By Lis Carey: The London Underground has ghosts. Well, the London Underground always has ghosts, but usually they’re gentle, sad creatures. Lately there’s been an outbreak of more aggressive ghosts. Groping, shoving, insults that are racist and/or misogynistic–offensive and provocative. Victims of the assault report them, but have completely forgotten them by the time Transport Police get back to them to follow up.
Jaget, the member of the Transport Police most adept at seeing ghosts, calls in Peter Grant, Patrol Constable and Apprentice Wizard, part of the only unit of the Metropolitan Police that deals with ghosts and other spooky stuff. He in turn brings along Abigail, who, yes, is only a teenager, but as someone, perhaps Nightingale, says, she sees ghosts when she’s on her own. Just as well to have her supervised and learning how a proper investigation is run.
They start by trying to find a pattern, and by trying to interview new targets of the ghosts quickly enough that they get some information before the memory fades. When they encounter some ghosts, a strange thing happens. Or, another strange thing. They can interact with these ghosts, to the extent the ghosts are able to interact, for a few minutes. Then the ghost doesn’t leave, or fade. It shatters. That is not previously documented ghost behavior.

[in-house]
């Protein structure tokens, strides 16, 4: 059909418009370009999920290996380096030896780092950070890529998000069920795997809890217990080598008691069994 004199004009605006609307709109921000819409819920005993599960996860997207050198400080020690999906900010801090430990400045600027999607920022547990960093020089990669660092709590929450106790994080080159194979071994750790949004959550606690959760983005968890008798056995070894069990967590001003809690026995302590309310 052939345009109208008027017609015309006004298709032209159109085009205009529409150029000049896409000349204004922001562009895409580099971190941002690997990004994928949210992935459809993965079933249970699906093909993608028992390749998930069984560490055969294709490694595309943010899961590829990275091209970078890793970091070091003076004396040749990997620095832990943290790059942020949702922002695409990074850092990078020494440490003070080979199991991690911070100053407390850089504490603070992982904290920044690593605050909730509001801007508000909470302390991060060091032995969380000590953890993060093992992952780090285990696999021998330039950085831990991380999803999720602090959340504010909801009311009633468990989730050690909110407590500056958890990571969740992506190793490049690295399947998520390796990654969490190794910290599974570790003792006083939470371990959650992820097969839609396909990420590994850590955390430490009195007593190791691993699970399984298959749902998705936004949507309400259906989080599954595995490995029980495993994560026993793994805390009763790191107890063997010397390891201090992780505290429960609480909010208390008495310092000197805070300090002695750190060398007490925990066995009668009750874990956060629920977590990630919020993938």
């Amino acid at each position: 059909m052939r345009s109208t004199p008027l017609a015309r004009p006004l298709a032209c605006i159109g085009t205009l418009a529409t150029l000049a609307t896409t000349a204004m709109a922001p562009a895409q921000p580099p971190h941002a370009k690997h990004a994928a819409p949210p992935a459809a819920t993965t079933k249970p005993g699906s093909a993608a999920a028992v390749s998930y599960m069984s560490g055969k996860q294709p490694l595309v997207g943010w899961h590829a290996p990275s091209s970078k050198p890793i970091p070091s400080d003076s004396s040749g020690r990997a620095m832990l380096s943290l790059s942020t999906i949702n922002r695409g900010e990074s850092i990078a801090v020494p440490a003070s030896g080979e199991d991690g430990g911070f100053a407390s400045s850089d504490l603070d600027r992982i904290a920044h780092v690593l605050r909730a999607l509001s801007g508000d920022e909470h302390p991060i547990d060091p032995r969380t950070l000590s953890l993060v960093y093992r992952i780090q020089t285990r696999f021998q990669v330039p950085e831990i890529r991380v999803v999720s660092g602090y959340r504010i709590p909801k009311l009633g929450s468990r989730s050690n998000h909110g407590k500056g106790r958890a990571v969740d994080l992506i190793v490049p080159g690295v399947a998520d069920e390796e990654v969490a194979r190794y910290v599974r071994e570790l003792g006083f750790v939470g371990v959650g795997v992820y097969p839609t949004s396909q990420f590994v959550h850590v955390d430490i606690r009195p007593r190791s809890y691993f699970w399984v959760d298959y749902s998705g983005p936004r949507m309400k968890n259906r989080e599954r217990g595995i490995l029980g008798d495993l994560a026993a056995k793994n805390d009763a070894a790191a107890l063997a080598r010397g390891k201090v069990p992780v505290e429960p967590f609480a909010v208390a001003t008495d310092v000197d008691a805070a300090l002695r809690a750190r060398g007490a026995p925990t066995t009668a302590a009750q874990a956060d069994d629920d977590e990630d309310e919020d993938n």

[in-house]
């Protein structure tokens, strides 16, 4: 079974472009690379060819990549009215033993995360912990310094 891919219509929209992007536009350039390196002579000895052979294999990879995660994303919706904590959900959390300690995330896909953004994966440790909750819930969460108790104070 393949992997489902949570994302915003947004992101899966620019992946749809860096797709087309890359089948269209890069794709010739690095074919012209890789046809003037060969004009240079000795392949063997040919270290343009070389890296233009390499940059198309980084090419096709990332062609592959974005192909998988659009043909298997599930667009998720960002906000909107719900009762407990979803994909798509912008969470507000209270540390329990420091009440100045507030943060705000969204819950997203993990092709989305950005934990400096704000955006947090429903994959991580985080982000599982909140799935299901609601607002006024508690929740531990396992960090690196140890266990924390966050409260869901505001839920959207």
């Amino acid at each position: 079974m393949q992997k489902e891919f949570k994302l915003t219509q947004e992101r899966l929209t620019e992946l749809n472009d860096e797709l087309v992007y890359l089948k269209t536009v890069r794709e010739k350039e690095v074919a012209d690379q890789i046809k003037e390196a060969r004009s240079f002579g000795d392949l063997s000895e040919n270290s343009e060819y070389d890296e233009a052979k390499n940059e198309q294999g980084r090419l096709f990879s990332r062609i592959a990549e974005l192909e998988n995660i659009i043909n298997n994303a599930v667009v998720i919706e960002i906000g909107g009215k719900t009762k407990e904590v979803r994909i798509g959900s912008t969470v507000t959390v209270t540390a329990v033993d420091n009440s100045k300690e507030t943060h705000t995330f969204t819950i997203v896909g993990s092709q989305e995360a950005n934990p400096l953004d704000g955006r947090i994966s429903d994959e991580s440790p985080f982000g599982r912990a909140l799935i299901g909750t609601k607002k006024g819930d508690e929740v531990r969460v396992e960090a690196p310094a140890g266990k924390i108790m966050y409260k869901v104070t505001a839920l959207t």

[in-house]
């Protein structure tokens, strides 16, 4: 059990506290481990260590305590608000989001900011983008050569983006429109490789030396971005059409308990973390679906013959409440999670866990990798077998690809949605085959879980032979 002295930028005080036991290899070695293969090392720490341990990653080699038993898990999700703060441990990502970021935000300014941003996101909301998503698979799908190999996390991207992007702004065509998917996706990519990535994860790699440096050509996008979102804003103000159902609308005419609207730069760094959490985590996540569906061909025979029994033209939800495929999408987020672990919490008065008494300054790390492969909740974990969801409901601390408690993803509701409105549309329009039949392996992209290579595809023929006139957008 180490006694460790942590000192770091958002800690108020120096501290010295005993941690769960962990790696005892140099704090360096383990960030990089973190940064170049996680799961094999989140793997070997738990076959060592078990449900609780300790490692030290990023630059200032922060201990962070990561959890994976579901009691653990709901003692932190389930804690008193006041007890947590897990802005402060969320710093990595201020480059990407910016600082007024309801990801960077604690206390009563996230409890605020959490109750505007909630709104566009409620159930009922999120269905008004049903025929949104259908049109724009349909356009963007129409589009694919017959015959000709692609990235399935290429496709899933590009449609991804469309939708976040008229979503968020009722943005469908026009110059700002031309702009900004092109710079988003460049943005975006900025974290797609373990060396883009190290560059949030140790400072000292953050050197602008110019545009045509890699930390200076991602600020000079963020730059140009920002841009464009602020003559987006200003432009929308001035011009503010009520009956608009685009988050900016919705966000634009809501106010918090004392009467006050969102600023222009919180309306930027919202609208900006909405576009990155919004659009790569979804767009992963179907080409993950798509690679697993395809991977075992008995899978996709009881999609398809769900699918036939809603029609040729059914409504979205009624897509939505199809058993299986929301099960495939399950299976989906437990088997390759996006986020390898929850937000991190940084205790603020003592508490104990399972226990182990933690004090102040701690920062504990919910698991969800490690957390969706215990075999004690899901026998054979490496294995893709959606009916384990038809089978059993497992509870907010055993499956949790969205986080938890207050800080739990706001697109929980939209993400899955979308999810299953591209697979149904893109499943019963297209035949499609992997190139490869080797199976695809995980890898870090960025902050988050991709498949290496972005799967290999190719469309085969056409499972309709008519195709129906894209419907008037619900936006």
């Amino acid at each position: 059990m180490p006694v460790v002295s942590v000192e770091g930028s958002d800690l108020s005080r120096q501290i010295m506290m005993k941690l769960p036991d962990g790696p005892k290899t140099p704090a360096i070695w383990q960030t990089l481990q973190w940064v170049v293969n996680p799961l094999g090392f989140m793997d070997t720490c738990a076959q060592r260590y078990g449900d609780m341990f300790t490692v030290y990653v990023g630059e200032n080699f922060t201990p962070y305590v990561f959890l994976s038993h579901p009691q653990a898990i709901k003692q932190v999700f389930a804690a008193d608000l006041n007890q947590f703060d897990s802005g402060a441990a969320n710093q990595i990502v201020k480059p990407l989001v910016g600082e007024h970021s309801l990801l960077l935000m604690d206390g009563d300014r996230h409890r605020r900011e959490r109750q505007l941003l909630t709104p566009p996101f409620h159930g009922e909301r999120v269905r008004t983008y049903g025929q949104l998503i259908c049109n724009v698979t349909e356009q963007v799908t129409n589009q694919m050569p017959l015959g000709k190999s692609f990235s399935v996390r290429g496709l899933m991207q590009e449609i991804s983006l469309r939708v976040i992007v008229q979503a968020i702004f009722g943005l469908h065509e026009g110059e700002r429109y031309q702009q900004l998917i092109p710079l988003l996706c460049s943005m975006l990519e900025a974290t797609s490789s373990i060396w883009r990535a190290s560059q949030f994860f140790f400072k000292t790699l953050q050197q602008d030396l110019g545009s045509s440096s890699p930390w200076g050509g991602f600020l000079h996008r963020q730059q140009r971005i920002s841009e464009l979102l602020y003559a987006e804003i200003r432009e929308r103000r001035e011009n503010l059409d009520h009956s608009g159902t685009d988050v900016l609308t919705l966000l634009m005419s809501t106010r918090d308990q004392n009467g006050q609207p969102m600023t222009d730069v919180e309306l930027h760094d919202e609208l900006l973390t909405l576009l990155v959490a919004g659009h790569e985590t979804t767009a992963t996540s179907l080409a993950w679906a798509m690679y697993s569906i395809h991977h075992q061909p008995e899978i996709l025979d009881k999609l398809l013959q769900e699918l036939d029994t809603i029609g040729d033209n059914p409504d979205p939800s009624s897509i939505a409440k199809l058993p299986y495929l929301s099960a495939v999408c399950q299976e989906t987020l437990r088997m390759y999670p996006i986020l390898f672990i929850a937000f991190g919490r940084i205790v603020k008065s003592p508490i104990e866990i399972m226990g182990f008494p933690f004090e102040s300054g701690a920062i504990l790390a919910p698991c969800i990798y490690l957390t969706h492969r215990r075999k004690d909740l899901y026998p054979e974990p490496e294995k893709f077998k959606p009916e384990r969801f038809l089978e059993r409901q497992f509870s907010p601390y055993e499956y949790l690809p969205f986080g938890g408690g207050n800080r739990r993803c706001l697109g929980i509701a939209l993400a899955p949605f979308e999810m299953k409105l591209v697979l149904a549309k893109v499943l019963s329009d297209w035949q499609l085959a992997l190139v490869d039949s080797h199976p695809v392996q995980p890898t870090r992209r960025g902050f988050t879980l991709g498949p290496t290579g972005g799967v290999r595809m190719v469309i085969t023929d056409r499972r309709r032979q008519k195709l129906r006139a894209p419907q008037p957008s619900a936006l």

Abigail, having had great success in her Latin studies, is allowed to read books in the Folly’s library that Peter is not yet authorized for. This annoys Peter in two ways. One, she’s very much his junior. Two, he promised Abigail he would teach her Latin if she learned Latin. She’s now better at Latin than he is. Abigail also finds what might be a clue, an account of a house at the end of the Underground line where the strange ghosts have been appearing, where a magician of some kind lived.
Peter, meanwhile, meets a toddler river god living with an older, childless couple. Nothing to see here, look away, look away…
It’s not long before they’re tracking a kidnapped commuter, and learning strange things about the uses of trapped ghosts.
Oh, and Peter and Nightingale are worrying about how they’re going to talk to Abigail’s parents about her need to be trained as a wizard.
It’s a lot of fun. Highly recommended.
I received a free copy of this book, and am reviewing it voluntarily.
- The Furthest Station (Rivers of London #5.5) by Ben Aaronovitch. Subterranean Press, ISBN 9781596068346, June 2017